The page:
Your BIG Brick Wall is the brick wall that sticks out to you most. It’s the one challenge that you find yourself repeatedly coming back to most often. It could be on a macro level -- one revenue stream that just doesn’t seem to be working. Or it could be on a micro level -- a product, process or promotion issue -- that’s undercutting everything you try to do in your business. There are two ways to act on a Brick Wall, and that’s either to try and improve what’s not working or to simply let it go.

Your BIG Cracked Door is the opportunity that feels like it has the most potential. It could be an existing product that is performing better than you imagined and could benefit from more time and attention, like your Dark Horse from Step 2. It could be a promotion method that is working extremely well but that you haven’t set aside time to crank the volume up on yet.

You can even take the two birds, one stone approach here by simultaneously letting go of your Big Brick Wall in your business to divert your energy and attention to your Big Cracked Door.

That’s what I did when I transitioned away from client work over to products and courses. In doing so, I wasn’t spreading myself thin because I was eliminating one thing while replacing it with something that was a better fit for me, which is really what this entire process is about: figuring the best use of your limited time and attention to make the biggest financial impact on your business.


Step 5: Strengthen the communication with your audience.

By this point you will probably have an idea of how to better focus your resources, which is a great start. But it won’t matter how efficient your processes are, how amazing your products are or how well-tailored your revenue streams are if you can’t form a meaningful connection with your audience. That’s why I had to include communication as the final step of the process.

In the Better Branding Course, I talk about getting clarity around the 4 Q’s of your business, which will help you form clear and concise messaging on your website, your social media posts, your newsletter -- every single touchpoint you have with your intended audience.

Those 4 Q’s are: Why? Who? What? And How? (… and in that order!)

Why?

As Simon Sinek says, “start with why.” Why does your business exist? What is the underlying mission behind your work? Defining this and weaving it throughout your work will help you attract your ideal audience and it will help you stand out in a sea of other similar businesses. Speaking of your ideal audience...

Who?

Who do you want to serve? Who are your trying to connect with through your work? Who will pay for your products or services? Try describing this group of people not in terms of their age or gender, but in terms of what they believe and what they care about. Like two puzzle pieces fitting together, your WHO should be a specific type of person that will resonate with your WHY.

What?

What are you promising people? What benefit do your specific services or products bring to people’s lives? Think of this not in terms of any details about your products but in terms of how your products make people feel and in what ways you make their lives better.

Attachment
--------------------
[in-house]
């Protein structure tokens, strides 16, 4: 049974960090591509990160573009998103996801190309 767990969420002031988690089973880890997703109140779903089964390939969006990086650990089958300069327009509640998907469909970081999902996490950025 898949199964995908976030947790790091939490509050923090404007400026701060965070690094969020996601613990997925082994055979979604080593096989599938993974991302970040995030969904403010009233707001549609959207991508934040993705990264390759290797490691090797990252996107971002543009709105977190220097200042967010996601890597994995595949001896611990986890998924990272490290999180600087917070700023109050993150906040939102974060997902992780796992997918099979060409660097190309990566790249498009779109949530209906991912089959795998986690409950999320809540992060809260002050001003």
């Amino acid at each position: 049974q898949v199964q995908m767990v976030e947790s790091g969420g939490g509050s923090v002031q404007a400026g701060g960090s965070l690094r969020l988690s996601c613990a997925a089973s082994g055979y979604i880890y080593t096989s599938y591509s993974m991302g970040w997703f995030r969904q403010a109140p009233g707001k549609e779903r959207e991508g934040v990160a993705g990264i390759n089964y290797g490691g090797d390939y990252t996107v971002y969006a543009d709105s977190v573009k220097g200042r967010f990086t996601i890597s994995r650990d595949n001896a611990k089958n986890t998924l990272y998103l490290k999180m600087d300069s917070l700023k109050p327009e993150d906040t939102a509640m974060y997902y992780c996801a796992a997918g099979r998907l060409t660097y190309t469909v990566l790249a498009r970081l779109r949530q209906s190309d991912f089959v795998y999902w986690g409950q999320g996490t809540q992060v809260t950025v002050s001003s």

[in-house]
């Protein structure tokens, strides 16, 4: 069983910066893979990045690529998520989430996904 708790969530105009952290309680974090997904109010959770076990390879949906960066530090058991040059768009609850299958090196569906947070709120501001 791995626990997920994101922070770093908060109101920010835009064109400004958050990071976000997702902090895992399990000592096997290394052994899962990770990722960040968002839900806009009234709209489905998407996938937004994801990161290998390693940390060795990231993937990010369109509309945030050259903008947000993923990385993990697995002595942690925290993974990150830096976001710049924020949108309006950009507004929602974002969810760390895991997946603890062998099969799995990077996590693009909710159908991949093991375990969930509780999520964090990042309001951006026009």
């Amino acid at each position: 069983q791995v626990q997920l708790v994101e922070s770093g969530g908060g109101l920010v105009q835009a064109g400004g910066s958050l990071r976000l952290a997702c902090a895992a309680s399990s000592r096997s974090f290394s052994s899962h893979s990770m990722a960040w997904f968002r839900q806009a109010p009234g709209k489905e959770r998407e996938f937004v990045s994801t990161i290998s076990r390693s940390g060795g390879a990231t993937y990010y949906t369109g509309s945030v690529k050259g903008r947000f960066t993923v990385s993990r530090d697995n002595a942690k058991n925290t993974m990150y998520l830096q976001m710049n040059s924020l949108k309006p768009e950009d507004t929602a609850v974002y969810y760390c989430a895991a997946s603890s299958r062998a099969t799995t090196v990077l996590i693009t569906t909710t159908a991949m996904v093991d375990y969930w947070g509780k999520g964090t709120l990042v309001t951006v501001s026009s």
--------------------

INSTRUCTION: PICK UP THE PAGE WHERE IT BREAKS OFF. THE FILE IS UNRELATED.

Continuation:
How?

Finally, how do you deliver that benefit to them? Through beautifully designed jewelry or online courses or colorful art? This is where you get specific on the things you sell and offer your audience.

 

Once you can clearly and easily define these four things, you can weave the answers to these questions across every single aspect of your brand. As long as you are communicating these things clearlyauthentically and consistently (all three are very important!), you’re setting your business up for the best chance it has to achieve your financial goals.


I know there are a TON of moving parts to this puzzle, and a LOT of information I’ve laid out here, but that’s because it is the true reality of running a creative business with soul.

There are people out there that would like to pretend that running an online business is as simple as blogging consistently, delegating a few things, building an email list, selling an online course and watching the money roll in. They paint this picture because it is what helps them sell the course promising to show you how you can do it too in “7 easy steps.”

As for me? My goal has always been to show you guys my personal journey in business -- the complex decisions, the emotional hangups, and the messy evolution of it all.

In my experience, running a creative business is damn hard. It’s a constant battle with your own self-doubt, managing the ebbs and flows of the inevitable creative cycle. It’s sticking with projects long enough to see them through, but knowing when to let go of ideas that aren’t getting you where you want to go. It’s constantly holding on to what makes you unique, and it’s being brutally honest about your own strengths and weaknesses so you can carve out a path for yourself that is sustainable and authentic.

But it is also immensely joyful. And freeing. And constantly illuminating. This business has given me the financial fuel I need to live comfortably, yet also the flexibility I want to travel and make space to grow.

I hope the steps I’ve outlined above help you form a game plan if you’ve been stuck, and I hope it serves as a road map for what’s possible with effort and persistence.

Keep shining, keep making, keep working toward whatever vision you have for your life, and I’ll keep being here sharing what I learn along the way!